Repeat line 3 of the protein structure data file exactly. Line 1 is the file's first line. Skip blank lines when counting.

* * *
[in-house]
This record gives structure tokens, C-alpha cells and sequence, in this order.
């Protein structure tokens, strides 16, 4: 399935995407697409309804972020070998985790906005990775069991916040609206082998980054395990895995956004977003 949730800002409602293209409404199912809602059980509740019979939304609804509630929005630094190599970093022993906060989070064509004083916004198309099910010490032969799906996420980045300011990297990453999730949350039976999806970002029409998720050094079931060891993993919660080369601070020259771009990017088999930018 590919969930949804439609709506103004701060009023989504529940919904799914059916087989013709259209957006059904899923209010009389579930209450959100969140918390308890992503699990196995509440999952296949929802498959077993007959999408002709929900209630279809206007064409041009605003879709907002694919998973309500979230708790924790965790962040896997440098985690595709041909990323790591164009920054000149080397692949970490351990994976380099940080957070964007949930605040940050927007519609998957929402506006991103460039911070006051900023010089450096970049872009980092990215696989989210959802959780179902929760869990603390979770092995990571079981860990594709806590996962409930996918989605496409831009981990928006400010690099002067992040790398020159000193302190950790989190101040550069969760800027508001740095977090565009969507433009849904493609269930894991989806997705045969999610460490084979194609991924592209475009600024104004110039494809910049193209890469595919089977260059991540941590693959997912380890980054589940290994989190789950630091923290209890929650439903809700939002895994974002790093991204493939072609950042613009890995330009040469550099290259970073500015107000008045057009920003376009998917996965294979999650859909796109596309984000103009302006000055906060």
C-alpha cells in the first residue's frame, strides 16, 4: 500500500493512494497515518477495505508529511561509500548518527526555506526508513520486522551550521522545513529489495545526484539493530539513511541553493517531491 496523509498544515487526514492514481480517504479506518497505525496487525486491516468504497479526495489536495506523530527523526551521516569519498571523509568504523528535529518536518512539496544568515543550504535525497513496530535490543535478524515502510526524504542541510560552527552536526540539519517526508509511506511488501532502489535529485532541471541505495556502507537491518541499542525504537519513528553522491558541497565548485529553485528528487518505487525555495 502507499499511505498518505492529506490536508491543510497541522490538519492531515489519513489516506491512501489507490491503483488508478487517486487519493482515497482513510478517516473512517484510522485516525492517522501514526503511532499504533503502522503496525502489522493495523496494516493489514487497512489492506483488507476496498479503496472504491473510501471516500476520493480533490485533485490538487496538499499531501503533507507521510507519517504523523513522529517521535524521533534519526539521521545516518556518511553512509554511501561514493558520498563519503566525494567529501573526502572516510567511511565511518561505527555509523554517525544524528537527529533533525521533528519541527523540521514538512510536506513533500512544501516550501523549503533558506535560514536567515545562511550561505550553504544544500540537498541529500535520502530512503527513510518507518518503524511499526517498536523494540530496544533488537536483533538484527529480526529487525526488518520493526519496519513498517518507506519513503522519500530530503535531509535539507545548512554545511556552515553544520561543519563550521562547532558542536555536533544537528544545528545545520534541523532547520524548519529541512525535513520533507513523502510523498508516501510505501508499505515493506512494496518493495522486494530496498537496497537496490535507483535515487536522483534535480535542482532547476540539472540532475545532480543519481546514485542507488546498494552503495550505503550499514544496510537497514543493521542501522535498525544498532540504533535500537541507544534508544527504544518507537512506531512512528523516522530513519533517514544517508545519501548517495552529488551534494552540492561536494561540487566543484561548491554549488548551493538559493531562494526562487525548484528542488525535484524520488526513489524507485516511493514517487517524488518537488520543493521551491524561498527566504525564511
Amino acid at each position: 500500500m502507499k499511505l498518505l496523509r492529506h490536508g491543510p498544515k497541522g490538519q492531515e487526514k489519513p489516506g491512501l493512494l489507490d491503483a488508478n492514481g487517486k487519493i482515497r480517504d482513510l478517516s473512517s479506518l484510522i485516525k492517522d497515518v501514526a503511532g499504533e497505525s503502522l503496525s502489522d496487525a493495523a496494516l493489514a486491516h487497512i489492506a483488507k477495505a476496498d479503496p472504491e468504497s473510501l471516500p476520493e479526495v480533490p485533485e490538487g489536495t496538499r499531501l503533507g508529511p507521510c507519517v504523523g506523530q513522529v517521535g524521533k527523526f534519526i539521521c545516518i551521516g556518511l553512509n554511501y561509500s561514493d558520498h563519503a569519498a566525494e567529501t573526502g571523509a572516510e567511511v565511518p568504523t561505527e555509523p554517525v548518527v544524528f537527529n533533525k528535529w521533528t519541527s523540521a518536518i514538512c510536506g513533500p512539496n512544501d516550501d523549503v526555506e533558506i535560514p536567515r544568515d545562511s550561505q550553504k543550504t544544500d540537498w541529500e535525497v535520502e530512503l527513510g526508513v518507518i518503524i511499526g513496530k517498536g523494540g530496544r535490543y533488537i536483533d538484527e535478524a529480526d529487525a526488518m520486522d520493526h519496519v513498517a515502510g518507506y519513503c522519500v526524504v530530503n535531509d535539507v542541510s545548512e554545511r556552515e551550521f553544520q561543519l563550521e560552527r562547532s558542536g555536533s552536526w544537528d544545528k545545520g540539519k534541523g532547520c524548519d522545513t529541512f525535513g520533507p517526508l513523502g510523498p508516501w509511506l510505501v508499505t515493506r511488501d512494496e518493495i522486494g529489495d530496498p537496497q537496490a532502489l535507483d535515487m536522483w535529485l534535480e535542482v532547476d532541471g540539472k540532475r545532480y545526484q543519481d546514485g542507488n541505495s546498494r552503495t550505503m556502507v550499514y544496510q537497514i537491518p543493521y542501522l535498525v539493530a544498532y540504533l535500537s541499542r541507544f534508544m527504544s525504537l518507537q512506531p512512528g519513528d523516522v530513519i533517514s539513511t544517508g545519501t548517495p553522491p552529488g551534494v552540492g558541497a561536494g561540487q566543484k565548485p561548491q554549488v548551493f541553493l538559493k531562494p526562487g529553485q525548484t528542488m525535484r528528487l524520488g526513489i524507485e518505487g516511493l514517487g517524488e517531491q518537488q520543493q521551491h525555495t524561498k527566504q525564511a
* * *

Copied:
């Protein structure tokens, strides 16, 4: 399935995407697409309804972020070998985790906005990775069991916040609206082998980054395990895995956004977003 949730800002409602293209409404199912809602059980509740019979939304609804509630929005630094190599970093022993906060989070064509004083916004198309099910010490032969799906996420980045300011990297990453999730949350039976999806970002029409998720050094079931060891993993919660080369601070020259771009990017088999930018 590919969930949804439609709506103004701060009023989504529940919904799914059916087989013709259209957006059904899923209010009389579930209450959100969140918390308890992503699990196995509440999952296949929802498959077993007959999408002709929900209630279809206007064409041009605003879709907002694919998973309500979230708790924790965790962040896997440098985690595709041909990323790591164009920054000149080397692949970490351990994976380099940080957070964007949930605040940050927007519609998957929402506006991103460039911070006051900023010089450096970049872009980092990215696989989210959802959780179902929760869990603390979770092995990571079981860990594709806590996962409930996918989605496409831009981990928006400010690099002067992040790398020159000193302190950790989190101040550069969760800027508001740095977090565009969507433009849904493609269930894991989806997705045969999610460490084979194609991924592209475009600024104004110039494809910049193209890469595919089977260059991540941590693959997912380890980054589940290994989190789950630091923290209890929650439903809700939002895994974002790093991204493939072609950042613009890995330009040469550099290259970073500015107000008045057009920003376009998917996965294979999650859909796109596309984000103009302006000055906060």